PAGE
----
For this post, I’m going to assume you understand what an IRA is and how a Traditional IRA differs from a Roth IRA, otherwise this will get too long. If that doesn’t describe you, take a look at my previous two posts: How much does an ira really save? and Isn’t a Roth (vs. Traditional) IRA usually a bad idea?.

We’ll save the explanations for later. To start, play around with these knobs and get a feel for how it affects the value of $1 and the value of a “maximumum pre-tax roth contribution” (more on that later) after being invested for 40 years in one of three methods: not using and IRA, using a Roth IRA, and using a Traditional IRA.

Current Tax Rate: %
Average Return Rate on Investment
(/yr for 40 yrs):
Long-term Capital Gains Tax Rate: %

What are we looking at?

The first graph shows what 1 pre-tax dollar will become in 40 years if it’s invested using each of the three methods in question (not using an IRA, using a Roth IRA, and using a Traditional IRA) as you vary your retirement tax rate.

The second graph shows what an investment of the maximum pre-tax Roth IRA contribution would become in 40 years, invested using the same methods, also as you vary your retirement tax rate. The second graph is not just a multiplied version of the first.

Here’s why. Let’s say the maximum pre-tax roth contribution is ~$8,500. You can’t invest $8,500 in a Traditional IRA. You can only invest a maximum of $5,500 pre-tax dollars in a Traditional IRA. So the additional ~$3,000 pre-tax dollars has to be invested “normally”, i.e. without the assistance of an IRA. Which means it’s taxed twice (income tax and capital gains).

So what is the maximum pre-tax Roth IRA contribution? Well it depends on your current tax rate. If you can contribute $5,500 to a Roth IRA using post-tax dollars, and your tax rate is 50%, then you’re effectively contributing $11,000 pre-tax dollars. If your tax rate is 10%, then you’re only contributing ~6,100 dollars. Notice how the labels of the second graph change as you slide around the current tax rate input.

Understanding the differences

Now that we understand what we’re looking at, let’s highlight a few things:

  • The investment methods not using an IRA and using a Roth IRA do not depend on the retirement tax rate at all. That makes sense since the only way in which you end up paying income tax in retirement (on your investment) is if you use a Traditional IRA. Consequently, using a Traditional IRA becomes a worse value as your expected retirement income tax increases.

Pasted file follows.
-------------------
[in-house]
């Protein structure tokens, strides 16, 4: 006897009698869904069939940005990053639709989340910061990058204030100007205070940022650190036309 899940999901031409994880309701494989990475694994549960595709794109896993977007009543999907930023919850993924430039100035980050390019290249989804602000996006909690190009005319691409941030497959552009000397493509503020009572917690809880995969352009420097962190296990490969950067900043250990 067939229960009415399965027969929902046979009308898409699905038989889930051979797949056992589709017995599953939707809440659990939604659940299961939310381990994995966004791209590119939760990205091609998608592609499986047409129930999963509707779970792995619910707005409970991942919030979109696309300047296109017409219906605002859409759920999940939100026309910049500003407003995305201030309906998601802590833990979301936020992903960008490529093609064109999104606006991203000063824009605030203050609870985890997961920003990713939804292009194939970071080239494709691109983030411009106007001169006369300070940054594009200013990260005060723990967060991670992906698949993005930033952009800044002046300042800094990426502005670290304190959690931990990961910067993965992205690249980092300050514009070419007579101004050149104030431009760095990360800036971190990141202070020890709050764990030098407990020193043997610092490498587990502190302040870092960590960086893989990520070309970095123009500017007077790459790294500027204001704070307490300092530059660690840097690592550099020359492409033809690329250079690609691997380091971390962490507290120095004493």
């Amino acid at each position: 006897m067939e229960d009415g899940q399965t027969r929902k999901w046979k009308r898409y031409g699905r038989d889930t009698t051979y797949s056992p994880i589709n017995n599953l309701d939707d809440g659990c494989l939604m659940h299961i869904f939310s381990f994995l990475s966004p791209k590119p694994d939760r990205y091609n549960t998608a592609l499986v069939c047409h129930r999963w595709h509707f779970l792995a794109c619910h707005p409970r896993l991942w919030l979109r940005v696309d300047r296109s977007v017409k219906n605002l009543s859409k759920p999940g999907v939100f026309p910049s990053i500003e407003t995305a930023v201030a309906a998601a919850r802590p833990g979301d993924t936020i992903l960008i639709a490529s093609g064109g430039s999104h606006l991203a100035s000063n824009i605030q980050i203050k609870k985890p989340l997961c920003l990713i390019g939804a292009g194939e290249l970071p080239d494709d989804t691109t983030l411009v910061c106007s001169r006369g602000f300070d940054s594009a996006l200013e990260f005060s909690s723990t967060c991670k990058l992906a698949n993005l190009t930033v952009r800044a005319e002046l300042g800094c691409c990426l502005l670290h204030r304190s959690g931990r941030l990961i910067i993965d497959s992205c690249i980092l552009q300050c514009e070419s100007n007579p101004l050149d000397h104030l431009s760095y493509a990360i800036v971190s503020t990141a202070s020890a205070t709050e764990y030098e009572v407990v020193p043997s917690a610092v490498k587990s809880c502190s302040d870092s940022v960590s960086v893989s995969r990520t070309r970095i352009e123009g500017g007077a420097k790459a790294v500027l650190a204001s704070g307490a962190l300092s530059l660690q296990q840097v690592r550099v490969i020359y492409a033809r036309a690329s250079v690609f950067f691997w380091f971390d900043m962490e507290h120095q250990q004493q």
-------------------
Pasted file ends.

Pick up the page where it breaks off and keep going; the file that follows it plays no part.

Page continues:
• In the first graph, using a Roth IRA = using a Traditional IRA when your current tax rate = your expected retirement tax rate. This also makes sense since, for a fixed pre-tax contribution, the only difference between the two is whether you pay income tax now or later. However, that is not true in the second graph. Here’s why.

  • using a Roth IRA = not using an IRA if you take your expected average return rate to 0% or if you take long-term capital gains tax to 0%. In both using a Roth IRA and not using an IRA case, you pay income tax up-front. The difference is that, in a Roth IRA you don’t have to pay capital gains tax, whereas you do if you’re not using an IRA. If you expect to make 0% on your investment, then you expect to have no gains, and therefore they become the same thing. Likewise, if there is no capital gains tax, they’re also the same thing.

  • And finally to round things off, if current tax rate = your expected retirement tax rate AND long term cap gains tax = 0% (or expected average return rate = 0%), all these methods are equivalent.

  • Oh, and one more thing: compound interest is crazy. This isn’t really about IRAs at all, but notice how if you take your average return rate from 4% to 8%1, your $1 goes from tripling to being multiplied by about 14x!

Information overload!? Just tell me what to do!

Here’s what I think you should do (with all the normal caveats about how I’m not a tax professional):

  1. Contribute the maximum amount in an IRA (probably a Traditional IRA, but more on that later). Which means you should focus on the second graph.

  2. Invest your IRA in something diversified - something like SPY. Adjust the expected average return rate slider (above) to something realistic given your choice. For SPY, it’s probably something between 3% and 8% (although that’s a huge range).

  3. Adjust the current tax rate slider (above) to the correct value for you.

  4. Keep the long-term cap gains slider at 15%.

  5. Estimate your retirement tax rate. As I described in an earlier post, I think it’s highly likely that your retirement tax rate will be considerably less than your current tax rate.

  6. Look at the second graph, specifically the point on the x-axis that you estimated for your retirement tax rate, and pick whichever type of IRA has a higher value! Q.E.D.

If I do all that, here’s what I come up with:

  • Expected average rate of return: 5%
  • Current tax rate: 35%
  • Expected retirement tax rate: 25%
  • Value of $8462 pre-tax contribution in Roth IRA = ~$39,000
  • Value of $8462 pre-tax contribution in Traditional IRA = ~$41,000

Traditional IRA it is!

  1. That was assuming current tax = 35% and long-term cap gains tax = 15%.